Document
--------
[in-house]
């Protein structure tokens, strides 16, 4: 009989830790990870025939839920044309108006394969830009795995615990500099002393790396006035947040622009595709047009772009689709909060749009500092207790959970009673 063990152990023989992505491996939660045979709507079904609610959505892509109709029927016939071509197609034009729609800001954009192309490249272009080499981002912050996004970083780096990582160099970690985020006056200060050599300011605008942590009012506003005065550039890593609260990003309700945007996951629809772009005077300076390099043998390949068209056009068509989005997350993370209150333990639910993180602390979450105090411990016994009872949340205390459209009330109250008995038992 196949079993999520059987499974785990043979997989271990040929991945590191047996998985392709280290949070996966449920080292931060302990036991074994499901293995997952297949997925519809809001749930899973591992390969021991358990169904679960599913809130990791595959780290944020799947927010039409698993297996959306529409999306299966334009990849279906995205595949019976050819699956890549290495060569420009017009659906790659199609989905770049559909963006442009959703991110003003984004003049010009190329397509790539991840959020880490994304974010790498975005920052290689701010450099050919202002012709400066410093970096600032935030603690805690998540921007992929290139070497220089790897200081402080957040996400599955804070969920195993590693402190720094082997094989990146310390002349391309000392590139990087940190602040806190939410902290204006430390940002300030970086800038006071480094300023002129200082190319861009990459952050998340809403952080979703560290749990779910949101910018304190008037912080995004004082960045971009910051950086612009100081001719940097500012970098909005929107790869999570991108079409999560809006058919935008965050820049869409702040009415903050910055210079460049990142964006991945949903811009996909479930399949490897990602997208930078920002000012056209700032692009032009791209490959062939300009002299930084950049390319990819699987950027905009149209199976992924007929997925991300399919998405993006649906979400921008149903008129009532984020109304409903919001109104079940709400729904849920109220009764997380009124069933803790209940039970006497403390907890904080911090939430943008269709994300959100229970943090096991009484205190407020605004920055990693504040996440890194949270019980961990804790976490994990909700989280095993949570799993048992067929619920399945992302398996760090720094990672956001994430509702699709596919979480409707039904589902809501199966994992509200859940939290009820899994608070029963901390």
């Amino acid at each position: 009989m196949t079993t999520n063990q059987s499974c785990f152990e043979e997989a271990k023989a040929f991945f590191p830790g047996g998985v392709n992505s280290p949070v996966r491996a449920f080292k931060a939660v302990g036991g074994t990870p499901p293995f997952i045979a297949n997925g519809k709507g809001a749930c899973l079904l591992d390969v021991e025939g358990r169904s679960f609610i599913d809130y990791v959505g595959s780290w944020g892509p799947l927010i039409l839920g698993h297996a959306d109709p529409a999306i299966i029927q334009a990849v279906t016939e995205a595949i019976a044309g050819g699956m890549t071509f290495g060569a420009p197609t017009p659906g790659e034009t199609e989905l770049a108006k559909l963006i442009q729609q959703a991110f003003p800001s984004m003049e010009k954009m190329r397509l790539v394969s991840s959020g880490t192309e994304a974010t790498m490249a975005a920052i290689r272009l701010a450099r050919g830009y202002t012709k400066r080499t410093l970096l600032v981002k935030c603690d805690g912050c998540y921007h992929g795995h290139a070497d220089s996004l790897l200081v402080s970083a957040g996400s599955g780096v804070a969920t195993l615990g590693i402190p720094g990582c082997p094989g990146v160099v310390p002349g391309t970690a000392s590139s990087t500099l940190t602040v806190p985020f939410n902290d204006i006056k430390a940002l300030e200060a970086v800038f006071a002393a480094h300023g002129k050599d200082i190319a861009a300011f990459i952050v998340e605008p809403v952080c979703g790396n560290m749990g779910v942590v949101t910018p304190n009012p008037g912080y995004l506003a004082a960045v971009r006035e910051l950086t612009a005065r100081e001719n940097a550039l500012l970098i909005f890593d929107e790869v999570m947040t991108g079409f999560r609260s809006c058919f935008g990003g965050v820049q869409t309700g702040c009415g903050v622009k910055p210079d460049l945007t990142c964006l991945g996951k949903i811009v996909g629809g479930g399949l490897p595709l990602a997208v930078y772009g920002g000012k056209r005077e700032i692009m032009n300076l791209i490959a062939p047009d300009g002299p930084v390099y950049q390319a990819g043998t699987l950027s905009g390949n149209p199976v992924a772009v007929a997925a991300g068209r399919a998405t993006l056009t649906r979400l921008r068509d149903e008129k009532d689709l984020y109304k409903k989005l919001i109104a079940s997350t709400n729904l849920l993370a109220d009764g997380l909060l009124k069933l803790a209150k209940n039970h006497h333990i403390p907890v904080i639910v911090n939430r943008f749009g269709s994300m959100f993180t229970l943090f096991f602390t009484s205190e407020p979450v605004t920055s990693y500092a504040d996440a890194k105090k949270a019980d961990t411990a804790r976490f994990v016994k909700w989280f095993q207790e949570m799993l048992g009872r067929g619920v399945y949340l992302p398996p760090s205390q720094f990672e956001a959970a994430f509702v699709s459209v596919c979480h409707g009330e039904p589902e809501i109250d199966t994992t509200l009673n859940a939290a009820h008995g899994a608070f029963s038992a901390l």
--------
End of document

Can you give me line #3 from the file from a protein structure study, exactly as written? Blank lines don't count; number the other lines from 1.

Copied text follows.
């Amino acid at each position: 009989m196949t079993t999520n063990q059987s499974c785990f152990e043979e997989a271990k023989a040929f991945f590191p830790g047996g998985v392709n992505s280290p949070v996966r491996a449920f080292k931060a939660v302990g036991g074994t990870p499901p293995f997952i045979a297949n997925g519809k709507g809001a749930c899973l079904l591992d390969v021991e025939g358990r169904s679960f609610i599913d809130y990791v959505g595959s780290w944020g892509p799947l927010i039409l839920g698993h297996a959306d109709p529409a999306i299966i029927q334009a990849v279906t016939e995205a595949i019976a044309g050819g699956m890549t071509f290495g060569a420009p197609t017009p659906g790659e034009t199609e989905l770049a108006k559909l963006i442009q729609q959703a991110f003003p800001s984004m003049e010009k954009m190329r397509l790539v394969s991840s959020g880490t192309e994304a974010t790498m490249a975005a920052i290689r272009l701010a450099r050919g830009y202002t012709k400066r080499t410093l970096l600032v981002k935030c603690d805690g912050c998540y921007h992929g795995h290139a070497d220089s996004l790897l200081v402080s970083a957040g996400s599955g780096v804070a969920t195993l615990g590693i402190p720094g990582c082997p094989g990146v160099v310390p002349g391309t970690a000392s590139s990087t500099l940190t602040v806190p985020f939410n902290d204006i006056k430390a940002l300030e200060a970086v800038f006071a002393a480094h300023g002129k050599d200082i190319a861009a300011f990459i952050v998340e605008p809403v952080c979703g790396n560290m749990g779910v942590v949101t910018p304190n009012p008037g912080y995004l506003a004082a960045v971009r006035e910051l950086t612009a005065r100081e001719n940097a550039l500012l970098i909005f890593d929107e790869v999570m947040t991108g079409f999560r609260s809006c058919f935008g990003g965050v820049q869409t309700g702040c009415g903050v622009k910055p210079d460049l945007t990142c964006l991945g996951k949903i811009v996909g629809g479930g399949l490897p595709l990602a997208v930078y772009g920002g000012k056209r005077e700032i692009m032009n300076l791209i490959a062939p047009d300009g002299p930084v390099y950049q390319a990819g043998t699987l950027s905009g390949n149209p199976v992924a772009v007929a997925a991300g068209r399919a998405t993006l056009t649906r979400l921008r068509d149903e008129k009532d689709l984020y109304k409903k989005l919001i109104a079940s997350t709400n729904l849920l993370a109220d009764g997380l909060l009124k069933l803790a209150k209940n039970h006497h333990i403390p907890v904080i639910v911090n939430r943008f749009g269709s994300m959100f993180t229970l943090f096991f602390t009484s205190e407020p979450v605004t920055s990693y500092a504040d996440a890194k105090k949270a019980d961990t411990a804790r976490f994990v016994k909700w989280f095993q207790e949570m799993l048992g009872r067929g619920v399945y949340l992302p398996p760090s205390q720094f990672e956001a959970a994430f509702v699709s459209v596919c979480h409707g009330e039904p589902e809501i109250d199966t994992t509200l009673n859940a939290a009820h008995g899994a608070f029963s038992a901390l």